Breakthrough for research team with people from Salzburg
An international research team led by botanists from the universities of Salzburg, Vienna and Regensburg has now made a breakthrough. Scientists have provided evidence for a hypothesis on the evolution of animal pollination of plants.
Specifically, it is about the fact that plant pests can become pollinators. An enemy can become a friend over time, is the basis of the so-called “antagonist capture” theory: Plants “snatch” pests and make use of them.
In the Austrian laboratory station in Costa Rica, the researchers have now proven exactly that. You took a closer look at a special arum plant. These plants are pollinated by nocturnal beetles, while diurnal bugs eat their pollen.
Bugs carry pollen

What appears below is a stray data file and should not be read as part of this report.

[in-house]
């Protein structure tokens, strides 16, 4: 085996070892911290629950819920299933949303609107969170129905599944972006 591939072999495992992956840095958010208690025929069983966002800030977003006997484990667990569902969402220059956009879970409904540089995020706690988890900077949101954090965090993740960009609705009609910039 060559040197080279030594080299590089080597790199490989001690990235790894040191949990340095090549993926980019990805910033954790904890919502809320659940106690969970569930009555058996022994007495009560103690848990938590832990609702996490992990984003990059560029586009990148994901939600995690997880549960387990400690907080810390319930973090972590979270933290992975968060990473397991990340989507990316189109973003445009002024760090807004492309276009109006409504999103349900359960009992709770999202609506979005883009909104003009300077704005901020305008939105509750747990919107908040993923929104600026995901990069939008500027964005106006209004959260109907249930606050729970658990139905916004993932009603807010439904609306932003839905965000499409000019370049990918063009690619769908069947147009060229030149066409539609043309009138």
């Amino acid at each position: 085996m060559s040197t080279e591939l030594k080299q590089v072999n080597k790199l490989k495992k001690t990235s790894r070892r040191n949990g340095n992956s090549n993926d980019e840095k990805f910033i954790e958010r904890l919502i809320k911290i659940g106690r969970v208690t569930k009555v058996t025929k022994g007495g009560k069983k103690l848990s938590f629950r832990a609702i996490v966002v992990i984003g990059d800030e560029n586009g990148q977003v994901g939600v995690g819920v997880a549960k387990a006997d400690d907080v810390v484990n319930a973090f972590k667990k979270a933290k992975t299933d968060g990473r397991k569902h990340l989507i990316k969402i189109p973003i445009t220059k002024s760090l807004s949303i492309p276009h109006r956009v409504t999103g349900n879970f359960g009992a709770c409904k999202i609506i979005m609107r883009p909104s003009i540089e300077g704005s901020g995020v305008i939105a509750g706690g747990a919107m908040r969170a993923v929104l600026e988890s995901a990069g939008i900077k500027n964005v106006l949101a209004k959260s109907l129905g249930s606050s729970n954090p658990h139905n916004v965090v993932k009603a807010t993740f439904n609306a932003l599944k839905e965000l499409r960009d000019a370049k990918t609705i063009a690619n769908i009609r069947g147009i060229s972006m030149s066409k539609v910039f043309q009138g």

This is different with the examined plant belonging to the same genus: It has developed a new scent with a previously unknown substance that even attracts soft bugs. However, the plants have changed their pollen structure from smooth to prickly-sticky, so that they no longer serve as food but stick to the bugs. The small animals carry the pollen with it.
To prove that the new scent could be used to attract bugs, the researchers synthesized it and sprayed it on other plants. The scientists published the study’s success report in the renowned journal “Current Biology”. The newly described fragrance substance is called “Gambanol” – in honor of the Austrian research station “La Gamba”.